The others accused you of lying in Cruising World (post #38, this thread) , I thought you were telling the truth (Post #211).  You don't seem to know whether you were or not.

On 12/24/2020 at 1:33 AM, Russell Brown said:

If you want to spread hatred and lies, keep them on your side of the pond. 

Where and when have I spread either?     I don't lie and I don't hate anyone.   Ryan (Jzerro) and I get along well (away from the forums), as will Rob Z (Sidecar) and I when we can meet in person.   I pity you and I have no idea who 2 Birds and Janet are and care less.    

Maybe compare the tone of my posts with yours and the other Harry haters and brown trolls and decide who is spreading what.

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Facts are facts and the facts remain: You are selling an unproven concept. Instead of building & thoroughly testing before selling your designs, you have marketed wild claims and flashy images. Half the cost & weight? Faster? There is no proof of that, just your words. In fact, there is no proof that your boats sail well at all, let alone quickly. Do they go upwind? do they steer downwind in big waves? Has one ever been thrashed in real ocean conditions and come out okay? Why isn't anyone but you willing to speak for your boats? If they are good, then why can't the boats speak for themselves? I know there are plenty of Harry proas sailing, so how can there be no testimony from owners who are cruising or racing them?

I think it's a flawed concept. I've never said that about your boats before, in fact I have never said anything critical about them on the forums, only asked for some form of proof to verify your claims. I have offered to post my views on the Harryproa concept, which you didn't seem excited about and I've respected that. I do have them ready if you change your mind

Your marketing methods leave a lot to be desired. Denigrating other proa designers (even Newick, but mostly me). Fabricating interviews with my crew from a race. Making claims that cannot be true about your own boats and a myriad of things you have said about mine that aren't true. Why do you feel the need to be this way? No one would have bothered you in your endeavors if you hadn't been spouting such bullshit about our boats. Why should you care if someone said my mast would fall down if caught aback? I'm not selling proa designs and never have. I'm not in competition with you. I do detest false advertising. I think you probably believe a lot of what you say, but that doesn't make it true.

 

 

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15 hours ago, harryproa said:

I'm not sure what Rick's one design or offshore experience is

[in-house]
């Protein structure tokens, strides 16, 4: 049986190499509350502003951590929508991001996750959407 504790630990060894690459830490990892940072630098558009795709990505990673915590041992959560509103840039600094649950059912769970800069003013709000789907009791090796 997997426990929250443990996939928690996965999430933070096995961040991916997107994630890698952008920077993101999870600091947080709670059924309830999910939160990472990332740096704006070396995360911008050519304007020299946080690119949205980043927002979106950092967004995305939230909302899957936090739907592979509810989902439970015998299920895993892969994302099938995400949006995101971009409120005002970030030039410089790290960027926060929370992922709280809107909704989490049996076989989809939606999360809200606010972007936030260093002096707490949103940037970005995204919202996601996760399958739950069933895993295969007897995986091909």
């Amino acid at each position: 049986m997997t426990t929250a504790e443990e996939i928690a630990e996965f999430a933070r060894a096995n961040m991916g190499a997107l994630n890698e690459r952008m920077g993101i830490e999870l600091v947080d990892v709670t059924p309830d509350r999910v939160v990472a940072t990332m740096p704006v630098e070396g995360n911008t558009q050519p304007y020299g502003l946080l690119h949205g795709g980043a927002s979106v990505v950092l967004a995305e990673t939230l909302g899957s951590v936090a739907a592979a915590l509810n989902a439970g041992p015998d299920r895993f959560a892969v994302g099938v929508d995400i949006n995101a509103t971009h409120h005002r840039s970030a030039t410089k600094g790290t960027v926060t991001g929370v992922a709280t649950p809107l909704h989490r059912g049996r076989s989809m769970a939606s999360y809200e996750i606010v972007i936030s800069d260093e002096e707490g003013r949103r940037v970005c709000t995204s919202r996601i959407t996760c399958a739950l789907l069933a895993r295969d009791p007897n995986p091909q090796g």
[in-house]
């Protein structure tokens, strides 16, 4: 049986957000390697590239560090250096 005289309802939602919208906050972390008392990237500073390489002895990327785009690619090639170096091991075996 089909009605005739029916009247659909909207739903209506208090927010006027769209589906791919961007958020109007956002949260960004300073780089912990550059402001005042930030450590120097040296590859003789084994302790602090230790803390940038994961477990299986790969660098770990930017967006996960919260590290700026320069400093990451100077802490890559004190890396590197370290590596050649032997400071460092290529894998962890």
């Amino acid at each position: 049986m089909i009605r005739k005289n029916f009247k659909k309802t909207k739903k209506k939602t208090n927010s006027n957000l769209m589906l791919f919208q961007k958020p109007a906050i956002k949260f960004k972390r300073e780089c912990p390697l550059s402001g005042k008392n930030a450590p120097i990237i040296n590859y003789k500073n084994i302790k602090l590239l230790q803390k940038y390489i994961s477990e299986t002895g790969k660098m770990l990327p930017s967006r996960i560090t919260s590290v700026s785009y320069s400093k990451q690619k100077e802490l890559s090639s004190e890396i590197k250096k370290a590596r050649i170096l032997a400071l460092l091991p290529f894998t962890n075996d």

Ha, that’s funny.

Man with no sailing experience critiques sail boat for free lunch.

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7 hours ago, Russell Brown said:

Has one ever been thrashed in real ocean conditions and come out okay?

I do recall this statement from Rob. Any other ocean crossings Rob?  

"The 12m sailed from Aus to NZ, spent 3 days in 45 knots, had some easily fixed damage, nothing to do with the design philosophy."

http://www.multihulls4us.com/forums/showthread.php?3817-A-little-bit-different

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18 minutes ago, Zonker said:

I do recall this statement from Rob. Any other ocean crossings Rob?  

"The 12m sailed from Aus to NZ, spent 3 days in 45 knots, had some easily fixed damage, nothing to do with the design philosophy."

http://www.multihulls4us.com/forums/showthread.php?3817-A-little-bit-different

Ha, thats funny too.

Aroha started to break up on that trip.

If it wasn't for the skill, seamanship and resourcefullnes of the skipper it may have turned out very differently.

From memory it wasnt Robs fault, apparently.

It may have been the builder/business partners fault, apparently.

I'm sure Rob will fill us in on the blanks shortly.

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ahhhh, the elusive Harry Hater, often found peacefully coexisting with like minded individuals such as unicorn haters, vampire haters, and pushmepullyou haters...

It's never robs fault.

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Wow. Had no idea, just recalled a vague posting from long ago. So I googled the boat name and found this on Rob's site. http://harryproa.com/?p=1759

I'm not a Rob hater. I think he's an interesting fellow with too many good or strange ideas that he seems to try out on other people. And tries them all in a new boat such as his current cargo boat. He is very good at self promotion but follow through and final execution are not his strengths.
 

"The trip from Coffs harbour (Aus east coast) to Houhora (NZ north east coast) via Lord Howe Island was interesting. The boat performed well apart from a couple of minor breakages and the leeward hull flexing issue.....